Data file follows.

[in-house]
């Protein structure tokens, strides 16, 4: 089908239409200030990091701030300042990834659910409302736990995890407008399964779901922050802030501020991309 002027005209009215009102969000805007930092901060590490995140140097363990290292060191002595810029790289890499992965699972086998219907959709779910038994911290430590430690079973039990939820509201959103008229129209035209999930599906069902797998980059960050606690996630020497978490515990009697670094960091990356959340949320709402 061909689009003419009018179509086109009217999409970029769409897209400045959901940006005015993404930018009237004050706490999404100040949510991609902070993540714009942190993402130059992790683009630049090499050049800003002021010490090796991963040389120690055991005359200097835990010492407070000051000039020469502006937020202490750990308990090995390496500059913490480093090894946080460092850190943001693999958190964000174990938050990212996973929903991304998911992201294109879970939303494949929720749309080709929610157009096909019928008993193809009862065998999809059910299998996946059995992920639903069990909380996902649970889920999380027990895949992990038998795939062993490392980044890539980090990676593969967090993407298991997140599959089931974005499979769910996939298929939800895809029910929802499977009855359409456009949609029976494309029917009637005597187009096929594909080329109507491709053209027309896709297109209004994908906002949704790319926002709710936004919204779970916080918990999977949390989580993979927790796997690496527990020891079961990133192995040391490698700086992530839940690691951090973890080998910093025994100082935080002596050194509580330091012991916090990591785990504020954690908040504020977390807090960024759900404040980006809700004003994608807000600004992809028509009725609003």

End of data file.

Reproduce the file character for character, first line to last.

[in-house]
């Protein structure tokens, strides 16, 4: 089908239409200030990091701030300042990834659910409302736990995890407008399964779901922050802030501020991309 002027005209009215009102969000805007930092901060590490995140140097363990290292060191002595810029790289890499992965699972086998219907959709779910038994911290430590430690079973039990939820509201959103008229129209035209999930599906069902797998980059960050606690996630020497978490515990009697670094960091990356959340949320709402 061909689009003419009018179509086109009217999409970029769409897209400045959901940006005015993404930018009237004050706490999404100040949510991609902070993540714009942190993402130059992790683009630049090499050049800003002021010490090796991963040389120690055991005359200097835990010492407070000051000039020469502006937020202490750990308990090995390496500059913490480093090894946080460092850190943001693999958190964000174990938050990212996973929903991304998911992201294109879970939303494949929720749309080709929610157009096909019928008993193809009862065998999809059910299998996946059995992920639903069990909380996902649970889920999380027990895949992990038998795939062993490392980044890539980090990676593969967090993407298991997140599959089931974005499979769910996939298929939800895809029910929802499977009855359409456009949609029976494309029917009637005597187009096929594909080329109507491709053209027309896709297109209004994908906002949704790319926002709710936004919204779970916080918990999977949390989580993979927790796997690496527990020891079961990133192995040391490698700086992530839940690691951090973890080998910093025994100082935080002596050194509580330091012991916090990591785990504020954690908040504020977390807090960024759900404040980006809700004003994608807000600004992809028509009725609003």